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Kirsten Chilstrom

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Chanel: A Lion in Tweed

Posted: 01/05/2012 9:31 am

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Gabrielle "Coco" Chanel's headstone in Lausanne, Switzerland


While on a Chanel high (see my previous Pin Code piece), it is only fair to pay equal respect to the woman and legend behind the brand that has single-handedly made quilted bags and ballerina flats universal fashion must-haves. Gabrielle, or "Coco" as she preferred, was a complex and complicated woman. Or, atleast, that is how she is portrayed in the three (yes, three) books that came out just this season. Having only read one so far, I can promise that Coco's romances are explored just as thoroughly as the rumors which surrounded her life between the covers of Justine Picardie's Coco Chanel: The Legend and The Life. Between the captivating photos of her past and sketches by Karl Lagerfeld, Picardie's writing makes for an illuminating tale of a woman torn between two lives: fashion designer and wartime woman.

My personal fascination has been focused on Coco's years in Switzerland. I've spent the past two months living in this country known for the Alps and fondue, and can't help but imagine what it must have been like 65 years ago when the designer frequented the shores of Lac Léman. As Picardie notes in her book, Chanel once said she felt "free as a bird" when visiting Switzerland; her unsmudged red lipstick and conservative clothing concealing a life of lovers, flings, family drama, and a token best friend with a drug problem.

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Chanel's nickname displayed in greenery across her grave in Lausanne, Switzerland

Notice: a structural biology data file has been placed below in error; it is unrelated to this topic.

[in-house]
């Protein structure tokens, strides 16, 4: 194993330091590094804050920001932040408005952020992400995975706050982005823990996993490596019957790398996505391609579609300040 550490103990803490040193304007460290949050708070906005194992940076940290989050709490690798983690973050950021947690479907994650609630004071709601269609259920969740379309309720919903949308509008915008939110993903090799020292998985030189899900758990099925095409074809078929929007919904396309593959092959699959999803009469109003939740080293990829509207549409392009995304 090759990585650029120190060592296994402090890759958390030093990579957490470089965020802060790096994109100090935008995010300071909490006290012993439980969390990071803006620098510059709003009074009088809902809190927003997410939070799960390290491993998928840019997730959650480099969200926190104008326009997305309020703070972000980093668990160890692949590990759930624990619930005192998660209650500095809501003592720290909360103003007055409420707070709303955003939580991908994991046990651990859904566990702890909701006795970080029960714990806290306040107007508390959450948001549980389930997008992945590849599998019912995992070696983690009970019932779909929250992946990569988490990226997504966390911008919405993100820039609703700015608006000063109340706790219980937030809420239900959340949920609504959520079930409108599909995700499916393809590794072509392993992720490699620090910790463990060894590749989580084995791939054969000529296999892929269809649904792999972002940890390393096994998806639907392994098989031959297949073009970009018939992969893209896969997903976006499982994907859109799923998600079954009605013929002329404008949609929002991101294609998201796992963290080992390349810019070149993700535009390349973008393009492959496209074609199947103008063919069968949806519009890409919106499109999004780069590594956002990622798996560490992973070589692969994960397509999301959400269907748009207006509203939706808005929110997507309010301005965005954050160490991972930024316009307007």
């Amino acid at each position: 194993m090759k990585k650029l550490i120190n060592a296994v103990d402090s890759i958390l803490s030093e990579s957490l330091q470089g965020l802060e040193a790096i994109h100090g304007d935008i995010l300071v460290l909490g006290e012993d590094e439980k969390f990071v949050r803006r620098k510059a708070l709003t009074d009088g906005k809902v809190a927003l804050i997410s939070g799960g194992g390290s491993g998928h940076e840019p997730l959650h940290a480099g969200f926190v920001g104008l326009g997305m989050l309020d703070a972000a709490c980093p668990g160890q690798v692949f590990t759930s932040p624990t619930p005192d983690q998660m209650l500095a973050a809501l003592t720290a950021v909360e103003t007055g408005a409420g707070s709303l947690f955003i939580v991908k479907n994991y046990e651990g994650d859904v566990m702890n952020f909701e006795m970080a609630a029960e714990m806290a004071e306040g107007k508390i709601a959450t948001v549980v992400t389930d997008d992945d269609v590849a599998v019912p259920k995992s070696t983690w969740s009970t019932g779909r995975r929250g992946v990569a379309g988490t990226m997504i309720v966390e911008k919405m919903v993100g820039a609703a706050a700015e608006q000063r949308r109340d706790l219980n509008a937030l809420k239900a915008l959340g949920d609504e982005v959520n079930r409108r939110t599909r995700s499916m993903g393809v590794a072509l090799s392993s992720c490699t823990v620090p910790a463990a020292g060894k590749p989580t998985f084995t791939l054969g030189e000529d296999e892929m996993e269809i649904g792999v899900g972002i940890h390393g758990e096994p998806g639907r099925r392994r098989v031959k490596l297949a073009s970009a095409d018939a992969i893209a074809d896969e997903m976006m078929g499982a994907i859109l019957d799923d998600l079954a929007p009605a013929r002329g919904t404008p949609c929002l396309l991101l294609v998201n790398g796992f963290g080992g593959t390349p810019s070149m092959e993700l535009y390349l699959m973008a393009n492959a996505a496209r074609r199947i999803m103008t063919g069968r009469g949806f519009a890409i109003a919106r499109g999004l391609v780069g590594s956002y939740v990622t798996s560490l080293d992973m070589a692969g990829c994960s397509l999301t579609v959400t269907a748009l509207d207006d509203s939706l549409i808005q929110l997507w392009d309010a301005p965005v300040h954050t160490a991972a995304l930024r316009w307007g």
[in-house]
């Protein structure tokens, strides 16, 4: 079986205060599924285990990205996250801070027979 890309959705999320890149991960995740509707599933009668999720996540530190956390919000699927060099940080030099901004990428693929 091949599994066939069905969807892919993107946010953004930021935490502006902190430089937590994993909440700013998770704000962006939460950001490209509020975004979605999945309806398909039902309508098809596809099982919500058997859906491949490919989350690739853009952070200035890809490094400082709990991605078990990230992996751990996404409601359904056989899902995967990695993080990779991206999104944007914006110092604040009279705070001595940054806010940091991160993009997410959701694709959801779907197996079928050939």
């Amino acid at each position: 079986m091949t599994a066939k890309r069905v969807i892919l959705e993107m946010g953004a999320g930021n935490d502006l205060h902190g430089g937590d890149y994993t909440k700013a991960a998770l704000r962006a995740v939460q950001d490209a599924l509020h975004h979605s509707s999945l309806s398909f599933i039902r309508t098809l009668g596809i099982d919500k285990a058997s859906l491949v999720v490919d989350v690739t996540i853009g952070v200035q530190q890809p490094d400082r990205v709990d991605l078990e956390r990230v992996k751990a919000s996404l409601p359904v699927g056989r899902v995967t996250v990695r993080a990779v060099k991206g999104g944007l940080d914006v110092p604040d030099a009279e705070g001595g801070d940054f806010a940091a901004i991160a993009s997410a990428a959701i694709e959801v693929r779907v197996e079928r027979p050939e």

Following her death at the Ritz in Paris on January 10, 1971, Coco was buried at the Cimetière du Bois-de-Vaux in Lausanne. The turnout for her burial appeared meager in photos, as a formal, more-sizable ceremony had been conducted in Paris two weeks prior. Her gravestone is recognizable by five lions that appear across the top of her headstone; Coco's astrological sign was Leo, something that defined her to the end. Today, greenery in the formation of her name, "Coco", is perfectly placed across the area where her body rests. Next week, it will be 41 years since she passed.

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The cover of Coco Chanel: The Legend and The Life; Karl Lagerfeld's illustration of Chanel at rest.


As written in Picardie's pages, Chanel once said to Paul Morand, "I would make a very bad dead person, because once I was put under, I would grow restless and would think only of returning to earth and starting all over again." I'll keep my eye on her plot.

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A close-up image of Chanel's grave in Lausanne, Switzerland

 

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